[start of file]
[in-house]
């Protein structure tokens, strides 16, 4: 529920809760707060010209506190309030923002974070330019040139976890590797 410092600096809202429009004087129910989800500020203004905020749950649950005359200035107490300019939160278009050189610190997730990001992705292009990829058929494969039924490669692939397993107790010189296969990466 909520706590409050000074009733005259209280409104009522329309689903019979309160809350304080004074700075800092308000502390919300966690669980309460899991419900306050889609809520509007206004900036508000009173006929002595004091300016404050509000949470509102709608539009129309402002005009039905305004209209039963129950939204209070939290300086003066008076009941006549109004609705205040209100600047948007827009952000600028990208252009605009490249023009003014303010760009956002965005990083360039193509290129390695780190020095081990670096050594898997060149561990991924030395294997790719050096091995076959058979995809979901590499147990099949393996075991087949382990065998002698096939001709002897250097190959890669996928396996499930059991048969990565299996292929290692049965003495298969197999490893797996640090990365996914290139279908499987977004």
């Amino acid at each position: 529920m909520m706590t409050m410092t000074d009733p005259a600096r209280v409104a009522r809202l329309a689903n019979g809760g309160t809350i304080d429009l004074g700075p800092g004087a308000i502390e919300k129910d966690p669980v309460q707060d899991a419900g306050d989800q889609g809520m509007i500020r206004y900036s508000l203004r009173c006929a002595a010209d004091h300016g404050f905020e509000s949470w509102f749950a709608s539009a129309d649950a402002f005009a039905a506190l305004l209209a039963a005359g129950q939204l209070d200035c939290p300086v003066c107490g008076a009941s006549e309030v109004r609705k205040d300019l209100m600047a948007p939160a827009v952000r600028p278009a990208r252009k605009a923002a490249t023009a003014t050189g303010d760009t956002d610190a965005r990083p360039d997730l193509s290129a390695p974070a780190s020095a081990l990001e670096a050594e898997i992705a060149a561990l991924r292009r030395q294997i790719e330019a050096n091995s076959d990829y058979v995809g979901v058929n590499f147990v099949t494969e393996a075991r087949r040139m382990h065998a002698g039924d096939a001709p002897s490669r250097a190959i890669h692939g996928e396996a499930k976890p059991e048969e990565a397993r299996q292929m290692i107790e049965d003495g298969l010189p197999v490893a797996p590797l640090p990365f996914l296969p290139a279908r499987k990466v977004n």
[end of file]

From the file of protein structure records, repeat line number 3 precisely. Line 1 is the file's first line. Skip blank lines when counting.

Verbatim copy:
């Amino acid at each position: 529920m909520m706590t409050m410092t000074d009733p005259a600096r209280v409104a009522r809202l329309a689903n019979g809760g309160t809350i304080d429009l004074g700075p800092g004087a308000i502390e919300k129910d966690p669980v309460q707060d899991a419900g306050d989800q889609g809520m509007i500020r206004y900036s508000l203004r009173c006929a002595a010209d004091h300016g404050f905020e509000s949470w509102f749950a709608s539009a129309d649950a402002f005009a039905a506190l305004l209209a039963a005359g129950q939204l209070d200035c939290p300086v003066c107490g008076a009941s006549e309030v109004r609705k205040d300019l209100m600047a948007p939160a827009v952000r600028p278009a990208r252009k605009a923002a490249t023009a003014t050189g303010d760009t956002d610190a965005r990083p360039d997730l193509s290129a390695p974070a780190s020095a081990l990001e670096a050594e898997i992705a060149a561990l991924r292009r030395q294997i790719e330019a050096n091995s076959d990829y058979v995809g979901v058929n590499f147990v099949t494969e393996a075991r087949r040139m382990h065998a002698g039924d096939a001709p002897s490669r250097a190959i890669h692939g996928e396996a499930k976890p059991e048969e990565a397993r299996q292929m290692i107790e049965d003495g298969l010189p197999v490893a797996p590797l640090p990365f996914l296969p290139a279908r499987k990466v977004n």